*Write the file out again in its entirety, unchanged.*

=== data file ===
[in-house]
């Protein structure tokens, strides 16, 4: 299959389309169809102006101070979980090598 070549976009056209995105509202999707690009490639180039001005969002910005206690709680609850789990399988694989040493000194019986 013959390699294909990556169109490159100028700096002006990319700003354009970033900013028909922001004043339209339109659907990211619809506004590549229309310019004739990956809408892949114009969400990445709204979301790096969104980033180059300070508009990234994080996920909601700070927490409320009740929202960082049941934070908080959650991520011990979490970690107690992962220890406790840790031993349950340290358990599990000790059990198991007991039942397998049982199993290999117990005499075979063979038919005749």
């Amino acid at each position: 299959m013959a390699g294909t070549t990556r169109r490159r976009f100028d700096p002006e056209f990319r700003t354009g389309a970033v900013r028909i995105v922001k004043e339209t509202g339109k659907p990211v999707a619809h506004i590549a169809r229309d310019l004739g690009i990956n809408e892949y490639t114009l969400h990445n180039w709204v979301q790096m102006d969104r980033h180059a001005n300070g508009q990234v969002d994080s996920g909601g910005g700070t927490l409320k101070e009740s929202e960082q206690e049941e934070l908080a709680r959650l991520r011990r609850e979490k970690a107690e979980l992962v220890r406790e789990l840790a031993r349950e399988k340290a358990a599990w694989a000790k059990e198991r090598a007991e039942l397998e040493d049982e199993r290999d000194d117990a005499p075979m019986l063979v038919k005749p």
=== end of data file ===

[in-house]
């Protein structure tokens, strides 16, 4: 299959389309169809102006101070979980090598 070549976009056209995105509202999707690009490639180039001005969002910005206690709680609850789990399988694989040493000194019986 013959390699294909990556169109490159100028700096002006990319700003354009970033900013028909922001004043339209339109659907990211619809506004590549229309310019004739990956809408892949114009969400990445709204979301790096969104980033180059300070508009990234994080996920909601700070927490409320009740929202960082049941934070908080959650991520011990979490970690107690992962220890406790840790031993349950340290358990599990000790059990198991007991039942397998049982199993290999117990005499075979063979038919005749």
């Amino acid at each position: 299959m013959a390699g294909t070549t990556r169109r490159r976009f100028d700096p002006e056209f990319r700003t354009g389309a970033v900013r028909i995105v922001k004043e339209t509202g339109k659907p990211v999707a619809h506004i590549a169809r229309d310019l004739g690009i990956n809408e892949y490639t114009l969400h990445n180039w709204v979301q790096m102006d969104r980033h180059a001005n300070g508009q990234v969002d994080s996920g909601g910005g700070t927490l409320k101070e009740s929202e960082q206690e049941e934070l908080a709680r959650l991520r011990r609850e979490k970690a107690e979980l992962v220890r406790e789990l840790a031993r349950e399988k340290a358990a599990w694989a000790k059990e198991r090598a007991e039942l397998e040493d049982e199993r290999d000194d117990a005499p075979m019986l063979v038919k005749p």